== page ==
LDR 6263 NONPROFIT ORGANIZATION STUDIES CAPSTONE 3 CR
This course is the capstone course for all students in the Nonprofit Concentration. The capstone is a special project conducted in a nonprofit organization. It may be arranged within the organization in which the student is employed or in another organization which agrees to work with the student on a project of mutual interest. It is anticipated that most projects will be arranged within agencies in which students currently work. The capstone experience affords each student an opportunity to go through a process that will generate a solution(s) to a critical problem or issue for the organization. Prerequisites: All LDR core courses, LDR 6203
LDR 6303 POLITICAL MARKETING AND MANAGEMENT 3 CR
This course empowers students to create an interdisciplinary strategy to analyze constituent priorities and community resources, effectively engage media and society in framing public debate, and facilitate effective political leadership that can implement chosen policies. The principles of power and leadership are explored, featuring effective state and national political leaders who discuss their principles of leadership and engagement. Prerequisites: All LDR core courses or admission to the concentration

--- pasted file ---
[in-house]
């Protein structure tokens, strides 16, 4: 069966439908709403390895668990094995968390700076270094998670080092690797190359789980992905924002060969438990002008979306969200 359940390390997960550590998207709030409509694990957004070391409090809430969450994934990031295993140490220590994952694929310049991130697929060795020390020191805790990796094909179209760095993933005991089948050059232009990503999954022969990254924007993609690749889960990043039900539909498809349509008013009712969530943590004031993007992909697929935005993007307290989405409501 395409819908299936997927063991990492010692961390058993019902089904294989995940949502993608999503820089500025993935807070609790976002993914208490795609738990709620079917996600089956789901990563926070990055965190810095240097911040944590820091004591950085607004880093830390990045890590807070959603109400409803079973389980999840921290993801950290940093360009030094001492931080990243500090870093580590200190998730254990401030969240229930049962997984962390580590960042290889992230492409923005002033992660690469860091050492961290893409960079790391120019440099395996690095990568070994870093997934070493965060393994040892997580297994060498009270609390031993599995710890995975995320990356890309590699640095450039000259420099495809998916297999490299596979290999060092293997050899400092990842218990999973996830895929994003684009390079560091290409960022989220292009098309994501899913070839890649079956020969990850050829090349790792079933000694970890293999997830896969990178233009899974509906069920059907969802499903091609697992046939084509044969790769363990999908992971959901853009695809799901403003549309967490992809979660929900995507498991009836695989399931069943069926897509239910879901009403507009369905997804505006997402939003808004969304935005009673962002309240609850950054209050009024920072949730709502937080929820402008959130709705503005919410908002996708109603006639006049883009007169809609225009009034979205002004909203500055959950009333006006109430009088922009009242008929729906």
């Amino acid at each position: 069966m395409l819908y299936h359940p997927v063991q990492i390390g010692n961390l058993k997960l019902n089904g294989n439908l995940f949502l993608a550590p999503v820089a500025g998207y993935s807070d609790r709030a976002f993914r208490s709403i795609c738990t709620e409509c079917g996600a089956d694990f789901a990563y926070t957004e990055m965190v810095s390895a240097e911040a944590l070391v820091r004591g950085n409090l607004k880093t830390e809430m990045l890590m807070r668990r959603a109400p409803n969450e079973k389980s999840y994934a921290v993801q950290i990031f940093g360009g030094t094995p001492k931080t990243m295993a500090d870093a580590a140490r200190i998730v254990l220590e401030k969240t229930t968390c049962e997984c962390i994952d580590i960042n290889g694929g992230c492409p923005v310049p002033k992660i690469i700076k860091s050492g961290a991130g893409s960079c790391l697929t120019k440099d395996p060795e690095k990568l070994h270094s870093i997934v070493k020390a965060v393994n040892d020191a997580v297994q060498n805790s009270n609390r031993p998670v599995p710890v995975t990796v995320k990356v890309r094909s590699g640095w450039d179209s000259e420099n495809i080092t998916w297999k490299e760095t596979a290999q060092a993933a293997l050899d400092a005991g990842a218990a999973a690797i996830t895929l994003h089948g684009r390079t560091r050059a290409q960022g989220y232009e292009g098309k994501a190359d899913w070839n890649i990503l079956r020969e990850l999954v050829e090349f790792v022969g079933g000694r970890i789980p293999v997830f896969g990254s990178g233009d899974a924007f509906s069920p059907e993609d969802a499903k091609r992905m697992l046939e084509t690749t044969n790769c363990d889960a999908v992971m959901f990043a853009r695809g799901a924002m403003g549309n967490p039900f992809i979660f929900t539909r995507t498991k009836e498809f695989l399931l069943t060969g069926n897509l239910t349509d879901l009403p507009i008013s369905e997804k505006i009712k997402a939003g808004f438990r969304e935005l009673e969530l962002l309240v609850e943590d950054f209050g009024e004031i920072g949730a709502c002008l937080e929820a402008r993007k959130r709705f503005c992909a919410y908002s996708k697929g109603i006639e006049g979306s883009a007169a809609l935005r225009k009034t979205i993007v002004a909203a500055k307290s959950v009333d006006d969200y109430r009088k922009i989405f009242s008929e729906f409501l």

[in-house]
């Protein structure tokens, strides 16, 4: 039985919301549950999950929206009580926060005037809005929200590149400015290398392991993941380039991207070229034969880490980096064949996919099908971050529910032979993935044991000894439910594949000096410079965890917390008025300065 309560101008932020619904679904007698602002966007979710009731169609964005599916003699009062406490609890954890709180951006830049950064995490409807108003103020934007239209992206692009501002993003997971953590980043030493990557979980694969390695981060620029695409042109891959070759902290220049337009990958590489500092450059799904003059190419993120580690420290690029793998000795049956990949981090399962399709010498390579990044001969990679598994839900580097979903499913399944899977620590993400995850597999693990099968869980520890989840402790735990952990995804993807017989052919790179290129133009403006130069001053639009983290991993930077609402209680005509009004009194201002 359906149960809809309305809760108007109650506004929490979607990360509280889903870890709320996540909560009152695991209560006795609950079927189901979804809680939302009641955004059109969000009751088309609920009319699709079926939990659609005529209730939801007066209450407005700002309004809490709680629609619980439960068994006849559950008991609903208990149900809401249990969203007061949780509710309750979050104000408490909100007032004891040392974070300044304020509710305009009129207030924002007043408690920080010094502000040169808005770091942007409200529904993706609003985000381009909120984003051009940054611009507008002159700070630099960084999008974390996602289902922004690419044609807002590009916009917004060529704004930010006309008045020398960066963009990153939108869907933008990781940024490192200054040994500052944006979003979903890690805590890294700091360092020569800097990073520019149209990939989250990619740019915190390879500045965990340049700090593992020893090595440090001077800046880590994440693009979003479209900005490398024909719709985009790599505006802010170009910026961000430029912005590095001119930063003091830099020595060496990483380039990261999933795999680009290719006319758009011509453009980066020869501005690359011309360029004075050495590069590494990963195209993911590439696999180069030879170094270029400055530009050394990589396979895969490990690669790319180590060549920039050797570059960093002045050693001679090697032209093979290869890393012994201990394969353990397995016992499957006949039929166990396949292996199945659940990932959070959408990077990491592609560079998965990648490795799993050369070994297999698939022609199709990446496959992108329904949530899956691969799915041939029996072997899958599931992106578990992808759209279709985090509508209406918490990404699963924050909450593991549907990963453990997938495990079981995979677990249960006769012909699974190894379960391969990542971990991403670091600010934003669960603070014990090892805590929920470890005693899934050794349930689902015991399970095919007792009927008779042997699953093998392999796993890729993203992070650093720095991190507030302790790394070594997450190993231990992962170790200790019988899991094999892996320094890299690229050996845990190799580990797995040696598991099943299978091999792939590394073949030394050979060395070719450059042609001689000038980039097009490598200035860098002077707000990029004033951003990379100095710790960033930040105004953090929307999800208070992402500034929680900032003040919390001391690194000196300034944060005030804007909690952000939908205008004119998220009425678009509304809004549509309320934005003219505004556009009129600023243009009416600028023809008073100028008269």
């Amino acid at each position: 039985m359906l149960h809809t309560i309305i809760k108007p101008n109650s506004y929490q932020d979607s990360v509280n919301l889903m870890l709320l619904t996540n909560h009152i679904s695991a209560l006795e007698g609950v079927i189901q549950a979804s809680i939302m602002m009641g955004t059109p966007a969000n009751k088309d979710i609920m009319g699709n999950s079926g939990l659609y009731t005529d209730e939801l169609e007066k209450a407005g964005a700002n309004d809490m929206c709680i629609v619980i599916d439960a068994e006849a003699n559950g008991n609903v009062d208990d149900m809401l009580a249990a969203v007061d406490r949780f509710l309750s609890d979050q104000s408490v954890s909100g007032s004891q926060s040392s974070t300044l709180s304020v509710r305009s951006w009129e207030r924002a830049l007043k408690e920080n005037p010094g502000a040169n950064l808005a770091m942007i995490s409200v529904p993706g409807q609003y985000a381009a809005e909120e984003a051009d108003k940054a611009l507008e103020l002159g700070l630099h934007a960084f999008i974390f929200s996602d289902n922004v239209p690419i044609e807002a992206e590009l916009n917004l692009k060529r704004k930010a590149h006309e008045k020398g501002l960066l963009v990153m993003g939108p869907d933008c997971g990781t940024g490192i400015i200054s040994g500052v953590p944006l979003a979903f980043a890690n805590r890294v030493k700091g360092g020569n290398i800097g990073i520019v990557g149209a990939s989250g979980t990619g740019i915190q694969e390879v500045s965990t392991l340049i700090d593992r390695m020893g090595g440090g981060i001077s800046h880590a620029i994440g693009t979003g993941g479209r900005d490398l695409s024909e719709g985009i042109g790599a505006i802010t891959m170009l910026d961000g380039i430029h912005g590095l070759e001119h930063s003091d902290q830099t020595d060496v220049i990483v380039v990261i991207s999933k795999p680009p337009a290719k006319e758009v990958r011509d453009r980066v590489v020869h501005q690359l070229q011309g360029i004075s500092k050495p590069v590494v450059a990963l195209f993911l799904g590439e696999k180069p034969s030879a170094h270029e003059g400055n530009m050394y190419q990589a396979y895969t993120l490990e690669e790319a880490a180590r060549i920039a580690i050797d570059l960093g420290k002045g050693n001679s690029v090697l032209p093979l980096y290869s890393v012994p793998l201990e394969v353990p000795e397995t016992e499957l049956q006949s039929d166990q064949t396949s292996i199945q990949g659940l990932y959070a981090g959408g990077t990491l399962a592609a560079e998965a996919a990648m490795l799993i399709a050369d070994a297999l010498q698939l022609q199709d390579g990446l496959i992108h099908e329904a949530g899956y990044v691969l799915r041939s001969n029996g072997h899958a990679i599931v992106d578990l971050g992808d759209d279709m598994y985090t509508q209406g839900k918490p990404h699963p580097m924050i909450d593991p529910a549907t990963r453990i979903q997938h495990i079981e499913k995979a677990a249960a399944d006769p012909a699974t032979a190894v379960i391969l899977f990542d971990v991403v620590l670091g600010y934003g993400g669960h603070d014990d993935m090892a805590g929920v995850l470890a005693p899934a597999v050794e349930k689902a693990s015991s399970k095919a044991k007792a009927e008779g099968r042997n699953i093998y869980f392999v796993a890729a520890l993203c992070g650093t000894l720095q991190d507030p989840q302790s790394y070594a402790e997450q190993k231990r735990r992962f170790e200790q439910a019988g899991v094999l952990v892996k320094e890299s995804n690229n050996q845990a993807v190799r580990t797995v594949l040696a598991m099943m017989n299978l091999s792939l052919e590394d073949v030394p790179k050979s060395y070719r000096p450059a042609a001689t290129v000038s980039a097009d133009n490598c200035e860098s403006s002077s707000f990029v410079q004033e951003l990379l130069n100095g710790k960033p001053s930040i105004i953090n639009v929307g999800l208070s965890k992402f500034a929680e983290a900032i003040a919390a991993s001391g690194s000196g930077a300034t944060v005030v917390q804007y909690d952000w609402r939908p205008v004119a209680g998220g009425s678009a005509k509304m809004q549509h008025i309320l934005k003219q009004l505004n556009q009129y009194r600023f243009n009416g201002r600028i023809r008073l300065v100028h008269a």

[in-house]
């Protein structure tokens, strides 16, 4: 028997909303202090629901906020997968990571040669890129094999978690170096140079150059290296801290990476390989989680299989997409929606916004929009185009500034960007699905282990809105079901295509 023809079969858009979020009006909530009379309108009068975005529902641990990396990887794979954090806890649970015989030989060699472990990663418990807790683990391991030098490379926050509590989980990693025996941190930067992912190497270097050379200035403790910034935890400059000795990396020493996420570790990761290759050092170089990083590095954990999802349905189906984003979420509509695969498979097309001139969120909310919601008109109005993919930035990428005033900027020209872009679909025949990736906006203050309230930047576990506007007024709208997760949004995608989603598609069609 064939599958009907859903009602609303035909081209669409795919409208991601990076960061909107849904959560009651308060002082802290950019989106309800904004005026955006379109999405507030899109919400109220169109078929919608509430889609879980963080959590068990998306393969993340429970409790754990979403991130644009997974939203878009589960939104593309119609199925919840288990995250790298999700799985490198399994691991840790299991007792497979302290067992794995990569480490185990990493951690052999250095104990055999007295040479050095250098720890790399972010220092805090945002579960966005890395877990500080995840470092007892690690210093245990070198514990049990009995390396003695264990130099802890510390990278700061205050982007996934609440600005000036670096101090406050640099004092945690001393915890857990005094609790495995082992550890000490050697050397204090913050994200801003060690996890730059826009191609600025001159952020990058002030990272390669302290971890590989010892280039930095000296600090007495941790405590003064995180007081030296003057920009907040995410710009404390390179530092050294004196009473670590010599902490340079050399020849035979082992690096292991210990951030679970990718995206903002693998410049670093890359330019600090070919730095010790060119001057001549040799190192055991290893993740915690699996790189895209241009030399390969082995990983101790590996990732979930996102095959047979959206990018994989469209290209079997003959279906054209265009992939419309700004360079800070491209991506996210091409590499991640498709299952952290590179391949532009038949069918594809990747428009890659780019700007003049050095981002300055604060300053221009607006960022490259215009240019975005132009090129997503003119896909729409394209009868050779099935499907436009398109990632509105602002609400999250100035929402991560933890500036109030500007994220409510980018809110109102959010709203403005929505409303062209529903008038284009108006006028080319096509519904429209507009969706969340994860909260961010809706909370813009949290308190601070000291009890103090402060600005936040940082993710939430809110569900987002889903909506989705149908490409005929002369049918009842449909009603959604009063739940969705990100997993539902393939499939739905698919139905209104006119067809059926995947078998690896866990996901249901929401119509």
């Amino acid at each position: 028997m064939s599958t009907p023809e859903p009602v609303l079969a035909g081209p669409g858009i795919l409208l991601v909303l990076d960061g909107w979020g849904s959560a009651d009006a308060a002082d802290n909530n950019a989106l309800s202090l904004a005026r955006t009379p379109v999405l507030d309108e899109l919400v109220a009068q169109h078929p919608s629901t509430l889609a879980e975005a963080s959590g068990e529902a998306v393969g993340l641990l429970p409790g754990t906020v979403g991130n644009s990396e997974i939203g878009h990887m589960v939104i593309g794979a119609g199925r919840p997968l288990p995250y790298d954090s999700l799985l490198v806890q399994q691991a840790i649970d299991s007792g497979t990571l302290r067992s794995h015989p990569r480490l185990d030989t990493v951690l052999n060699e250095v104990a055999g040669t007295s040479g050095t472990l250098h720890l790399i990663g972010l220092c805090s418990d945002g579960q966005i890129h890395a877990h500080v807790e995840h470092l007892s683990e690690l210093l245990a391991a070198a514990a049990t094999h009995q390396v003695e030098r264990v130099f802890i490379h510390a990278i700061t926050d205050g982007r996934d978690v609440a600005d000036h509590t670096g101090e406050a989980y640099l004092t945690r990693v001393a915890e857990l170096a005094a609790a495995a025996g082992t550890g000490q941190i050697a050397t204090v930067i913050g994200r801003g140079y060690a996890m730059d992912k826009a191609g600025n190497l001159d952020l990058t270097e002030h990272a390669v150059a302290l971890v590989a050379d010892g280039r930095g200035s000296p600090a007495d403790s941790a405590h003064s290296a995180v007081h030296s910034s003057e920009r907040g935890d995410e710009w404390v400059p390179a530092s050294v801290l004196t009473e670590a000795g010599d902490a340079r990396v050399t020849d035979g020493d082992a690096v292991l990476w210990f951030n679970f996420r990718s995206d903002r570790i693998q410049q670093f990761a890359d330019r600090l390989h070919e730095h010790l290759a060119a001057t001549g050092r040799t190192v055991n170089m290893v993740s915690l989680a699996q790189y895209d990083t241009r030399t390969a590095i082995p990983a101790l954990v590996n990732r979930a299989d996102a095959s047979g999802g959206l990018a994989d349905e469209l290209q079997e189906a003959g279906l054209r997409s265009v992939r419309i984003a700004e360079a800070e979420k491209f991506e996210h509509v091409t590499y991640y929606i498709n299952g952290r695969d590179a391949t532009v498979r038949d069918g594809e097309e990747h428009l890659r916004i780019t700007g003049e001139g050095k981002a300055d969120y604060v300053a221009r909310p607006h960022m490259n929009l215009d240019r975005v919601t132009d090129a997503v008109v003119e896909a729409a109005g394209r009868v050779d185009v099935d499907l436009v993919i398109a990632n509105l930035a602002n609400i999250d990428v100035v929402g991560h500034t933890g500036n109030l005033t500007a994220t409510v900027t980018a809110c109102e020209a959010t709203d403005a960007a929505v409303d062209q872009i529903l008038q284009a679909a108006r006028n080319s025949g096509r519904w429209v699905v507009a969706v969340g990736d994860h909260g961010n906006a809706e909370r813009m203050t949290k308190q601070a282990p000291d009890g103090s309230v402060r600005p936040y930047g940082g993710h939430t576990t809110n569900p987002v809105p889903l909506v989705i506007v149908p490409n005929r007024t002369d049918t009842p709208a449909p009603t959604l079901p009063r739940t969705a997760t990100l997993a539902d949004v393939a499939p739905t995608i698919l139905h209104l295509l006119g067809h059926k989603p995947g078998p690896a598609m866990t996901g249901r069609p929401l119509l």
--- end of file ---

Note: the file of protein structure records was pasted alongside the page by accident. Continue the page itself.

LDR 6323 LEADING COMMUNITY ENGAGEMENT 3 CR
This course provides the student with a deeper understanding of the major components and principles of civic leadership. Classroom activities examine the leadership process in the context of community and society. This approach encourages ordinary citizens to take responsibility, organize, and build coalitions for the purpose of productive public discussion. Prerequisites: All LDR core courses or admission to the concentration
LDR 6343 PUBLIC GOVERNANCE AND SERVANT LEADERSHIP 3 CR